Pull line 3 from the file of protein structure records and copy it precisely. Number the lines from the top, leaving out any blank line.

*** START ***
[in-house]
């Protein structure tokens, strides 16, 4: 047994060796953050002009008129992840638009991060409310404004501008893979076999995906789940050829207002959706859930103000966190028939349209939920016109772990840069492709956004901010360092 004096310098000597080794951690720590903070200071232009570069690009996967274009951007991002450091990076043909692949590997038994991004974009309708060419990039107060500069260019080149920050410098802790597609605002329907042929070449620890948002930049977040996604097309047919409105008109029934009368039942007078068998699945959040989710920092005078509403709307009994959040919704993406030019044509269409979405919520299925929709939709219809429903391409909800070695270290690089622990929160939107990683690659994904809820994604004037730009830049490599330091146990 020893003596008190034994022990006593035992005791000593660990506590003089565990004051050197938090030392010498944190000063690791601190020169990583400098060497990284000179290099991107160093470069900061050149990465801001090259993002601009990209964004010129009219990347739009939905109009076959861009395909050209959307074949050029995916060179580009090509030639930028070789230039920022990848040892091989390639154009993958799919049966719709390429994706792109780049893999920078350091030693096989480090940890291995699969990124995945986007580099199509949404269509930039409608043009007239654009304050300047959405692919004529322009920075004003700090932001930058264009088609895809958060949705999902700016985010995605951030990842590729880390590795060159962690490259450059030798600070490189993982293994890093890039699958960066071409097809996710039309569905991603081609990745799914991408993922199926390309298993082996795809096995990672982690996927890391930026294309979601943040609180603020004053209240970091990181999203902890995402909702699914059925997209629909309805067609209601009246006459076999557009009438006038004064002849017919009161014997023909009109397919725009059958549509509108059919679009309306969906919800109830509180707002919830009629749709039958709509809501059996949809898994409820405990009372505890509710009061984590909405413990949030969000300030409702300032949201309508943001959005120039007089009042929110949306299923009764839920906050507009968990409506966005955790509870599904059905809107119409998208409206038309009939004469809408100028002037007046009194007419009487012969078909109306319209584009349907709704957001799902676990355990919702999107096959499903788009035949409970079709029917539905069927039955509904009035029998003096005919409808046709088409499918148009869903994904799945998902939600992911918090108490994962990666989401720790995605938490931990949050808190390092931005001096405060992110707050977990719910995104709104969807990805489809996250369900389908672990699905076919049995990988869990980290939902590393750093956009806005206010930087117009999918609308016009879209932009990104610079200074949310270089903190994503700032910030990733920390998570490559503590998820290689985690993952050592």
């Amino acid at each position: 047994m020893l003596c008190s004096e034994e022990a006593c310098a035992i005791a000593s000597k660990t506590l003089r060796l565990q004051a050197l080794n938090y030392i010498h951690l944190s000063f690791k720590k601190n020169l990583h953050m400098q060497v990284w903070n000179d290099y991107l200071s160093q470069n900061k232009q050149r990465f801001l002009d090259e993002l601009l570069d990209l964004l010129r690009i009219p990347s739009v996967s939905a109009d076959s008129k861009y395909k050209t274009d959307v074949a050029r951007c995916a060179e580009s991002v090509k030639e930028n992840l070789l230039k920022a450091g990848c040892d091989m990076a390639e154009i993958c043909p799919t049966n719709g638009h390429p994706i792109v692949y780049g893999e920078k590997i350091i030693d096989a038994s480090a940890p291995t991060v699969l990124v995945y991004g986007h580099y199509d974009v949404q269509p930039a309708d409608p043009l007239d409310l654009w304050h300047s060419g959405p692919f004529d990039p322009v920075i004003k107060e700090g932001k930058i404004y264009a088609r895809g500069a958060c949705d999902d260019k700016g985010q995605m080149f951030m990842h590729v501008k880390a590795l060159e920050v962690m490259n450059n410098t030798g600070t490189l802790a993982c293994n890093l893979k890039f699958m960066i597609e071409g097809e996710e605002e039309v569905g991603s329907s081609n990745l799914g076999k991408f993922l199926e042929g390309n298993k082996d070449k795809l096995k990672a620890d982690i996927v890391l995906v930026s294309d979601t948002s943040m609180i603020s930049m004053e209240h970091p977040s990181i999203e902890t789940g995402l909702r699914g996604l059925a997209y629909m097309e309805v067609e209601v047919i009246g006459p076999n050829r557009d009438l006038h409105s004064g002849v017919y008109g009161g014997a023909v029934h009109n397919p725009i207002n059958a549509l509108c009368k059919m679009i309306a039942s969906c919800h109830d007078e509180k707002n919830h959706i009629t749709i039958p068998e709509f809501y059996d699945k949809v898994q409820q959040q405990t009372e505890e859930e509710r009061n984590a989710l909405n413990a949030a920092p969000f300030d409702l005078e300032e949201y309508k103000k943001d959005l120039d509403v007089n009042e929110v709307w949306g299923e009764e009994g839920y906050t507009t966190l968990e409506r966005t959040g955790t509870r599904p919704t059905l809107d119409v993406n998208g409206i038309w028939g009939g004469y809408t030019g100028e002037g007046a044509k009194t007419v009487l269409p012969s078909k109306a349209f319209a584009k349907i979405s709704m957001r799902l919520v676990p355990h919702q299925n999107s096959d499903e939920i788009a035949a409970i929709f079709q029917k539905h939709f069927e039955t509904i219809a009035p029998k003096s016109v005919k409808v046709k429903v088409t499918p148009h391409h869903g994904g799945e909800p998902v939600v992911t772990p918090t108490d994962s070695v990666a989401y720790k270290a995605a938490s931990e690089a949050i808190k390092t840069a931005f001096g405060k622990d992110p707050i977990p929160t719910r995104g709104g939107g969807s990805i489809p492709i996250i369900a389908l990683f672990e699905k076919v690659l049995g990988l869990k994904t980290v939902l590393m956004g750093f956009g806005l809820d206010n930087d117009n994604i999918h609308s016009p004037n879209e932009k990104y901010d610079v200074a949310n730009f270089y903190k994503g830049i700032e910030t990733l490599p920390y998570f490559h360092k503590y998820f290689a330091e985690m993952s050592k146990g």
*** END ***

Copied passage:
């Amino acid at each position: 047994m020893l003596c008190s004096e034994e022990a006593c310098a035992i005791a000593s000597k660990t506590l003089r060796l565990q004051a050197l080794n938090y030392i010498h951690l944190s000063f690791k720590k601190n020169l990583h953050m400098q060497v990284w903070n000179d290099y991107l200071s160093q470069n900061k232009q050149r990465f801001l002009d090259e993002l601009l570069d990209l964004l010129r690009i009219p990347s739009v996967s939905a109009d076959s008129k861009y395909k050209t274009d959307v074949a050029r951007c995916a060179e580009s991002v090509k030639e930028n992840l070789l230039k920022a450091g990848c040892d091989m990076a390639e154009i993958c043909p799919t049966n719709g638009h390429p994706i792109v692949y780049g893999e920078k590997i350091i030693d096989a038994s480090a940890p291995t991060v699969l990124v995945y991004g986007h580099y199509d974009v949404q269509p930039a309708d409608p043009l007239d409310l654009w304050h300047s060419g959405p692919f004529d990039p322009v920075i004003k107060e700090g932001k930058i404004y264009a088609r895809g500069a958060c949705d999902d260019k700016g985010q995605m080149f951030m990842h590729v501008k880390a590795l060159e920050v962690m490259n450059n410098t030798g600070t490189l802790a993982c293994n890093l893979k890039f699958m960066i597609e071409g097809e996710e605002e039309v569905g991603s329907s081609n990745l799914g076999k991408f993922l199926e042929g390309n298993k082996d070449k795809l096995k990672a620890d982690i996927v890391l995906v930026s294309d979601t948002s943040m609180i603020s930049m004053e209240h970091p977040s990181i999203e902890t789940g995402l909702r699914g996604l059925a997209y629909m097309e309805v067609e209601v047919i009246g006459p076999n050829r557009d009438l006038h409105s004064g002849v017919y008109g009161g014997a023909v029934h009109n397919p725009i207002n059958a549509l509108c009368k059919m679009i309306a039942s969906c919800h109830d007078e509180k707002n919830h959706i009629t749709i039958p068998e709509f809501y059996d699945k949809v898994q409820q959040q405990t009372e505890e859930e509710r009061n984590a989710l909405n413990a949030a920092p969000f300030d409702l005078e300032e949201y309508k103000k943001d959005l120039d509403v007089n009042e929110v709307w949306g299923e009764e009994g839920y906050t507009t966190l968990e409506r966005t959040g955790t509870r599904p919704t059905l809107d119409v993406n998208g409206i038309w028939g009939g004469y809408t030019g100028e002037g007046a044509k009194t007419v009487l269409p012969s078909k109306a349209f319209a584009k349907i979405s709704m957001r799902l919520v676990p355990h919702q299925n999107s096959d499903e939920i788009a035949a409970i929709f079709q029917k539905h939709f069927e039955t509904i219809a009035p029998k003096s016109v005919k409808v046709k429903v088409t499918p148009h391409h869903g994904g799945e909800p998902v939600v992911t772990p918090t108490d994962s070695v990666a989401y720790k270290a995605a938490s931990e690089a949050i808190k390092t840069a931005f001096g405060k622990d992110p707050i977990p929160t719910r995104g709104g939107g969807s990805i489809p492709i996250i369900a389908l990683f672990e699905k076919v690659l049995g990988l869990k994904t980290v939902l590393m956004g750093f956009g806005l809820d206010n930087d117009n994604i999918h609308s016009p004037n879209e932009k990104y901010d610079v200074a949310n730009f270089y903190k994503g830049i700032e910030t990733l490599p920390y998570f490559h360092k503590y998820f290689a330091e985690m993952s050592k146990g």